Children need a better future [Archives:2004/747/Community]

June 17 2004

By Peter Willems
Yemen Times Staff
and Marguerite Abadjian
For the Yemen Times

The first rehabilitation center for working children in Yemen has been a success. Established in early 2003, the center, a joint venture between the International Labor Organization (ILO) and the municipal government of Sanaa, works with up to 350 child laborers. The aim is to get the children to go to school, which gives the children a better future.
But even though the center is showing promise and is expanding into other cities, it is dealing with only a small fraction of the problem. There are roughly two million working children out of Yemen's 19 million population.
The majority of the children live in rural areas, which take up over three-quarters of the country's population, and most of the children are involved in agricultural activities or family businesses. The number of working children dropping out of school is high: around 30% of working children attend school, and even more startling, only 14% of working girls continue their education.
Child laborers work nearly as much as full-time adults, putting in on average almost 39 hours per week.
Programs, projects, NGOs and workshops have flooded Yemen in the last few years to tackle this problem. But up until now there has been a lack of coordination which has hindered progress.
“Isolated projects don't solve problems. It needs to be holistic. We must identify gaps in education, the economy, jobs and so on,” said Samira Bindaair, National Program Manager with ILO's International Program on the Elimination of Child Labor.
The country's prominent reform programs – the Strategic Vision 2025, the Second Five-Year Plan for Economic and Social Development and the Poverty Reduction Strategy Paper – don't address the issue of child labor.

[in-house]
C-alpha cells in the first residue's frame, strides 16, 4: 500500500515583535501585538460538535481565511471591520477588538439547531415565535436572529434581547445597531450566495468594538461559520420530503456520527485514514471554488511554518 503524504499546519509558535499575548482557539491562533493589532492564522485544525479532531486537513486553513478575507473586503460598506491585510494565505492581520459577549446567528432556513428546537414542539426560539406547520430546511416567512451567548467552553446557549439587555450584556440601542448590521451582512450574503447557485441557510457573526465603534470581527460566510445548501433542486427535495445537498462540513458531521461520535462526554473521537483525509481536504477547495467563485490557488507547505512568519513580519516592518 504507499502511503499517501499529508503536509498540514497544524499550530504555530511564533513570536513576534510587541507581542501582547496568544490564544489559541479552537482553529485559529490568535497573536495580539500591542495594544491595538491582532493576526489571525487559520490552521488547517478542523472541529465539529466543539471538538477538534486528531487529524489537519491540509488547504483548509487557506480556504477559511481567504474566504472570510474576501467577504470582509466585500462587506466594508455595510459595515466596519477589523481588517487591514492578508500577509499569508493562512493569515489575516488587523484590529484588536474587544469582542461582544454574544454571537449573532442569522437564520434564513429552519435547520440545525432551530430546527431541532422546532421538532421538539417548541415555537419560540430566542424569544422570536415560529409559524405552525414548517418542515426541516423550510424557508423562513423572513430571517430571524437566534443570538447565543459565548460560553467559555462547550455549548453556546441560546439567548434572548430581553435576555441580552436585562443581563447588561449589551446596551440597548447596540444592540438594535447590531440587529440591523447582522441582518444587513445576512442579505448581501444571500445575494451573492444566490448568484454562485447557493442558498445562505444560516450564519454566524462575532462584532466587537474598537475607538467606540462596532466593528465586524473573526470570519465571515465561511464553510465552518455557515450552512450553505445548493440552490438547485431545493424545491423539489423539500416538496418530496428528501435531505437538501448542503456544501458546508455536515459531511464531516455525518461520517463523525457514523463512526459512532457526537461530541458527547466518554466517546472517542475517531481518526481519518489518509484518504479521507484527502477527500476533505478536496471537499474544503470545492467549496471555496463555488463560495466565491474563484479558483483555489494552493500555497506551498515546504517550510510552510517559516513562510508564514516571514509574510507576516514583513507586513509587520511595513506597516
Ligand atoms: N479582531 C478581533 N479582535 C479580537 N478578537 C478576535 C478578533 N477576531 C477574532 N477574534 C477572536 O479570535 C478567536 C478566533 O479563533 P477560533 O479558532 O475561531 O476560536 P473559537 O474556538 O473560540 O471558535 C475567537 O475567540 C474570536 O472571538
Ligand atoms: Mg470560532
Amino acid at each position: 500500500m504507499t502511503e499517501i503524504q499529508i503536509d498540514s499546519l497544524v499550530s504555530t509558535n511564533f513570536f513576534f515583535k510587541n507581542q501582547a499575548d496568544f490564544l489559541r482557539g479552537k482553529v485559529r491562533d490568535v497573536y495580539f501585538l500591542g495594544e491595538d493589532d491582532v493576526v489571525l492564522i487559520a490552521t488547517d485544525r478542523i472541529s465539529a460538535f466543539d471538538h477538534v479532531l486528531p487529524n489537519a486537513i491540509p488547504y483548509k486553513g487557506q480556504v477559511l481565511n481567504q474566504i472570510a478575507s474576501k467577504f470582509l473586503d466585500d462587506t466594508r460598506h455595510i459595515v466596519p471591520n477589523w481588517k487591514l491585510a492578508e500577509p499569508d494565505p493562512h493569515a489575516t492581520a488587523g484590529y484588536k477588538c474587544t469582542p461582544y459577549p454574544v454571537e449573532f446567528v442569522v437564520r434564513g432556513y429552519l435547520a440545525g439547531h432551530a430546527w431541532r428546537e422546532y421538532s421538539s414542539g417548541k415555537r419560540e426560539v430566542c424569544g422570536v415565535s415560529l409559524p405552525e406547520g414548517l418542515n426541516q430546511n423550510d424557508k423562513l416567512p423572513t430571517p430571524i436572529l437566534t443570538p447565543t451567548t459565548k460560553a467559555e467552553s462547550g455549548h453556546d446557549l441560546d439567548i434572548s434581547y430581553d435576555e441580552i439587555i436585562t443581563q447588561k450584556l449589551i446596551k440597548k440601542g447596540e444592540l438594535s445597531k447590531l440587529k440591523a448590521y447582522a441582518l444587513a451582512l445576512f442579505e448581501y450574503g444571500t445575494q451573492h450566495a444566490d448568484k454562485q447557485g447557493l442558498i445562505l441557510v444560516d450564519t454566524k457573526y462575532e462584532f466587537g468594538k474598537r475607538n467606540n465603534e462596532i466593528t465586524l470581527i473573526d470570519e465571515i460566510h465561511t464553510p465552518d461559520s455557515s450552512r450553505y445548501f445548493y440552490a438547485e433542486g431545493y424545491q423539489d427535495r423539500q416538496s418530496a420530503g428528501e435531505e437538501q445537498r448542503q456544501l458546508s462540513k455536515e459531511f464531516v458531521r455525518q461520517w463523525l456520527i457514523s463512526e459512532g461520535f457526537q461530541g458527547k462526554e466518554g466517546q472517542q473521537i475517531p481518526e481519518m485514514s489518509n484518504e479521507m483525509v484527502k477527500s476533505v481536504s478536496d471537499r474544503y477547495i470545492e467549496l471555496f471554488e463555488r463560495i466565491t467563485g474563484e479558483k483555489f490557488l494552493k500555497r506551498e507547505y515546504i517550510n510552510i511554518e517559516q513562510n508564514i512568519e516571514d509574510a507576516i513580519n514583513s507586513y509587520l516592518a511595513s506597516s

To help deal with child labor head-on is the development of the National Strategy for Children and Youth.
“It didn't take long for me to realize that we had programs, projects and donors, but there needed to be good coordination and proper implementation,” said Nafisa Al-Jaifi, Secretary General of the Higher Council for Motherhood and Childhood since August 2001. “We decided to do a thorough job and take the right steps to put together one plan, which is the National Plan.”
The plan aims to study the conditions of children and coordinate programs and policies to take on the problems children face in a comprehensive manner. It helps steer efforts from the government and organizations across the board to improve the living conditions of children, ranging from health and education to reducing the number of working children.
The report will be ready and presented to the government in the middle of 2005.
“I am personally committed to it because I believe it is an important program to really understand what the problems are, the magnitude and from there to see how to deal with different problems,” said Abdulkarim Al-Arhabi, Minister of Social Affairs and Labor and Managing Director of the Social Fund for Development.
“The National Strategy will provide the country with a vision, and we will try to disseminate the strategy and get all the parties to work together. We must have a multi-sector approach, including the Ministries of Health, Justice, Social Affairs, Education, the Interior, and so on. We are doing a lot to prepare for this. The strategy will help us know what the problems and challenges are, what are the right ways to deal with them, what are the right policies, and we will develop an action plan in which everybody will be involved,” Al-Arhabi said.